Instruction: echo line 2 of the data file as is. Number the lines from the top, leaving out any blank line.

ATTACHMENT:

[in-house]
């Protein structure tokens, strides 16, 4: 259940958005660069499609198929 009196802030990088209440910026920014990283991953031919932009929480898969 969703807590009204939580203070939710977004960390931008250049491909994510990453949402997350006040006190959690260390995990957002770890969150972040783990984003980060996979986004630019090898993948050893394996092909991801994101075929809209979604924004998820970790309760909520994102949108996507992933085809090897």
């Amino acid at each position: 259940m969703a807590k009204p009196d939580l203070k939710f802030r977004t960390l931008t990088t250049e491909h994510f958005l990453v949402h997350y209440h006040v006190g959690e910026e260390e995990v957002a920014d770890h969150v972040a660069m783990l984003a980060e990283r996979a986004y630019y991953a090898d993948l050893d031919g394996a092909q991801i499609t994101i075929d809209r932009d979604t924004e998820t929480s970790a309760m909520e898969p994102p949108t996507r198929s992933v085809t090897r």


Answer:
């Protein structure tokens, strides 16, 4: 259940958005660069499609198929 009196802030990088209440910026920014990283991953031919932009929480898969 969703807590009204939580203070939710977004960390931008250049491909994510990453949402997350006040006190959690260390995990957002770890969150972040783990984003980060996979986004630019090898993948050893394996092909991801994101075929809209979604924004998820970790309760909520994102949108996507992933085809090897």